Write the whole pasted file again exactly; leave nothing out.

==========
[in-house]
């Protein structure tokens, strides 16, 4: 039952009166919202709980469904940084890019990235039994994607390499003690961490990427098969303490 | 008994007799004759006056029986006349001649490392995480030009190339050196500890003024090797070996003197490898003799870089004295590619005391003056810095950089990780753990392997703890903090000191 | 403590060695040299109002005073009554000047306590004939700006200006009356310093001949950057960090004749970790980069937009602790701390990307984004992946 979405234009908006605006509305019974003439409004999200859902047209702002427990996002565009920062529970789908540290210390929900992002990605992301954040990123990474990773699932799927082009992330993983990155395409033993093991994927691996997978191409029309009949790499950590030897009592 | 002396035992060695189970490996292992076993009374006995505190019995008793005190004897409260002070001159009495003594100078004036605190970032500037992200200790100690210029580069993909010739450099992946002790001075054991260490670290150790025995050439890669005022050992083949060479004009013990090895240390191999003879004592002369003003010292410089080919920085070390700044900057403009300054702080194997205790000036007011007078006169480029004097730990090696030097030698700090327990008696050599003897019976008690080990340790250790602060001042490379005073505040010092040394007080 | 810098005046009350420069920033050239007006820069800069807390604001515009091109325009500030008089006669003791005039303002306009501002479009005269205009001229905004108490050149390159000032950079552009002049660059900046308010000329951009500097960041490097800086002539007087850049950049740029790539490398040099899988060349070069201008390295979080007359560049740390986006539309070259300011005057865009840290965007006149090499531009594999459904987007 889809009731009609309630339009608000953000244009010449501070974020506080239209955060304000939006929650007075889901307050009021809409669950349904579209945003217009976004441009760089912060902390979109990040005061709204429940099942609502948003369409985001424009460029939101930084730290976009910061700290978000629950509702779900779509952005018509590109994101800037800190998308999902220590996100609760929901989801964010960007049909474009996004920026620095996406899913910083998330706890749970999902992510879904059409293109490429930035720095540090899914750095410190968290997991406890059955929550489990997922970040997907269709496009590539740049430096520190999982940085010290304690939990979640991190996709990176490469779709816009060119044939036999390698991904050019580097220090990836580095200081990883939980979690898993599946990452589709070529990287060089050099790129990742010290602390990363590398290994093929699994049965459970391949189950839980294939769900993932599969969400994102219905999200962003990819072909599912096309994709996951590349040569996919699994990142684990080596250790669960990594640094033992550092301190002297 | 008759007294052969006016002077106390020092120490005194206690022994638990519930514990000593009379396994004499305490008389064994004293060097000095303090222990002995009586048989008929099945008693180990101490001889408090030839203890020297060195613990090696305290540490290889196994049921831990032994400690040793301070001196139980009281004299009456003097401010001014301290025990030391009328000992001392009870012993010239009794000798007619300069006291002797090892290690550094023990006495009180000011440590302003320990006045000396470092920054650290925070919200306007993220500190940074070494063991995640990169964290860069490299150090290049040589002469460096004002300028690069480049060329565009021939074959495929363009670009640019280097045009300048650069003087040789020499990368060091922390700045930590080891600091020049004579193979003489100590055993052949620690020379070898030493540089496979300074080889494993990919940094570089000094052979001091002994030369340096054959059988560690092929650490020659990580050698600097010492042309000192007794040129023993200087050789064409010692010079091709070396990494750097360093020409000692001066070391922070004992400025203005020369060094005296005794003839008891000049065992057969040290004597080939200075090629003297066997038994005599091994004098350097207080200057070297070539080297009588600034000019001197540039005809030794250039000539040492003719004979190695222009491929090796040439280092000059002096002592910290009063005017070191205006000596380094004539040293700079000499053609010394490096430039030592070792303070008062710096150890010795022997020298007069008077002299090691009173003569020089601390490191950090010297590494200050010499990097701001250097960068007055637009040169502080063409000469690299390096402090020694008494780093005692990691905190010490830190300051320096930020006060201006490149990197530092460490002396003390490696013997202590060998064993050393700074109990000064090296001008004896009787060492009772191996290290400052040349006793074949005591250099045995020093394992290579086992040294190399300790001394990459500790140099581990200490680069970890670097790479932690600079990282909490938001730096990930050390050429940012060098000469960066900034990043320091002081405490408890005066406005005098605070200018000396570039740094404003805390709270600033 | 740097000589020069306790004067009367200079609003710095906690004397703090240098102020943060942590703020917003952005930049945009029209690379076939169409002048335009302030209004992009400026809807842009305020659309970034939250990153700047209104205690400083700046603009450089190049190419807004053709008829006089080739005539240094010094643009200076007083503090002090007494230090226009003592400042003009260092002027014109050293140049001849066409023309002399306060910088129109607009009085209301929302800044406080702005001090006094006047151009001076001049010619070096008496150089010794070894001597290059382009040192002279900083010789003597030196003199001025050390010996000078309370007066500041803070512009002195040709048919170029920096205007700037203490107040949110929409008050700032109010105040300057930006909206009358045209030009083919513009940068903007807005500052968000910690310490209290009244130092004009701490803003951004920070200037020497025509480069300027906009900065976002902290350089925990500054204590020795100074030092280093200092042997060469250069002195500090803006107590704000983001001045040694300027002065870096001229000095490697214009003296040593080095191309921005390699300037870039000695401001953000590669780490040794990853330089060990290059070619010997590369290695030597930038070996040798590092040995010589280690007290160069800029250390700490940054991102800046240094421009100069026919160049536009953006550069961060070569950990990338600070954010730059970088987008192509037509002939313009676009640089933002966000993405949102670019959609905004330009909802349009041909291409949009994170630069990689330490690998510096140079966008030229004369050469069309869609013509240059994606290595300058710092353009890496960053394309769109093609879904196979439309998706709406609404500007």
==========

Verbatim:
[in-house]
């Protein structure tokens, strides 16, 4: 039952009166919202709980469904940084890019990235039994994607390499003690961490990427098969303490 | 008994007799004759006056029986006349001649490392995480030009190339050196500890003024090797070996003197490898003799870089004295590619005391003056810095950089990780753990392997703890903090000191 | 403590060695040299109002005073009554000047306590004939700006200006009356310093001949950057960090004749970790980069937009602790701390990307984004992946 979405234009908006605006509305019974003439409004999200859902047209702002427990996002565009920062529970789908540290210390929900992002990605992301954040990123990474990773699932799927082009992330993983990155395409033993093991994927691996997978191409029309009949790499950590030897009592 | 002396035992060695189970490996292992076993009374006995505190019995008793005190004897409260002070001159009495003594100078004036605190970032500037992200200790100690210029580069993909010739450099992946002790001075054991260490670290150790025995050439890669005022050992083949060479004009013990090895240390191999003879004592002369003003010292410089080919920085070390700044900057403009300054702080194997205790000036007011007078006169480029004097730990090696030097030698700090327990008696050599003897019976008690080990340790250790602060001042490379005073505040010092040394007080 | 810098005046009350420069920033050239007006820069800069807390604001515009091109325009500030008089006669003791005039303002306009501002479009005269205009001229905004108490050149390159000032950079552009002049660059900046308010000329951009500097960041490097800086002539007087850049950049740029790539490398040099899988060349070069201008390295979080007359560049740390986006539309070259300011005057865009840290965007006149090499531009594999459904987007 889809009731009609309630339009608000953000244009010449501070974020506080239209955060304000939006929650007075889901307050009021809409669950349904579209945003217009976004441009760089912060902390979109990040005061709204429940099942609502948003369409985001424009460029939101930084730290976009910061700290978000629950509702779900779509952005018509590109994101800037800190998308999902220590996100609760929901989801964010960007049909474009996004920026620095996406899913910083998330706890749970999902992510879904059409293109490429930035720095540090899914750095410190968290997991406890059955929550489990997922970040997907269709496009590539740049430096520190999982940085010290304690939990979640991190996709990176490469779709816009060119044939036999390698991904050019580097220090990836580095200081990883939980979690898993599946990452589709070529990287060089050099790129990742010290602390990363590398290994093929699994049965459970391949189950839980294939769900993932599969969400994102219905999200962003990819072909599912096309994709996951590349040569996919699994990142684990080596250790669960990594640094033992550092301190002297 | 008759007294052969006016002077106390020092120490005194206690022994638990519930514990000593009379396994004499305490008389064994004293060097000095303090222990002995009586048989008929099945008693180990101490001889408090030839203890020297060195613990090696305290540490290889196994049921831990032994400690040793301070001196139980009281004299009456003097401010001014301290025990030391009328000992001392009870012993010239009794000798007619300069006291002797090892290690550094023990006495009180000011440590302003320990006045000396470092920054650290925070919200306007993220500190940074070494063991995640990169964290860069490299150090290049040589002469460096004002300028690069480049060329565009021939074959495929363009670009640019280097045009300048650069003087040789020499990368060091922390700045930590080891600091020049004579193979003489100590055993052949620690020379070898030493540089496979300074080889494993990919940094570089000094052979001091002994030369340096054959059988560690092929650490020659990580050698600097010492042309000192007794040129023993200087050789064409010692010079091709070396990494750097360093020409000692001066070391922070004992400025203005020369060094005296005794003839008891000049065992057969040290004597080939200075090629003297066997038994005599091994004098350097207080200057070297070539080297009588600034000019001197540039005809030794250039000539040492003719004979190695222009491929090796040439280092000059002096002592910290009063005017070191205006000596380094004539040293700079000499053609010394490096430039030592070792303070008062710096150890010795022997020298007069008077002299090691009173003569020089601390490191950090010297590494200050010499990097701001250097960068007055637009040169502080063409000469690299390096402090020694008494780093005692990691905190010490830190300051320096930020006060201006490149990197530092460490002396003390490696013997202590060998064993050393700074109990000064090296001008004896009787060492009772191996290290400052040349006793074949005591250099045995020093394992290579086992040294190399300790001394990459500790140099581990200490680069970890670097790479932690600079990282909490938001730096990930050390050429940012060098000469960066900034990043320091002081405490408890005066406005005098605070200018000396570039740094404003805390709270600033 | 740097000589020069306790004067009367200079609003710095906690004397703090240098102020943060942590703020917003952005930049945009029209690379076939169409002048335009302030209004992009400026809807842009305020659309970034939250990153700047209104205690400083700046603009450089190049190419807004053709008829006089080739005539240094010094643009200076007083503090002090007494230090226009003592400042003009260092002027014109050293140049001849066409023309002399306060910088129109607009009085209301929302800044406080702005001090006094006047151009001076001049010619070096008496150089010794070894001597290059382009040192002279900083010789003597030196003199001025050390010996000078309370007066500041803070512009002195040709048919170029920096205007700037203490107040949110929409008050700032109010105040300057930006909206009358045209030009083919513009940068903007807005500052968000910690310490209290009244130092004009701490803003951004920070200037020497025509480069300027906009900065976002902290350089925990500054204590020795100074030092280093200092042997060469250069002195500090803006107590704000983001001045040694300027002065870096001229000095490697214009003296040593080095191309921005390699300037870039000695401001953000590669780490040794990853330089060990290059070619010997590369290695030597930038070996040798590092040995010589280690007290160069800029250390700490940054991102800046240094421009100069026919160049536009953006550069961060070569950990990338600070954010730059970088987008192509037509002939313009676009640089933002966000993405949102670019959609905004330009909802349009041909291409949009994170630069990689330490690998510096140079966008030229004369050469069309869609013509240059994606290595300058710092353009890496960053394309769109093609879904196979439309998706709406609404500007």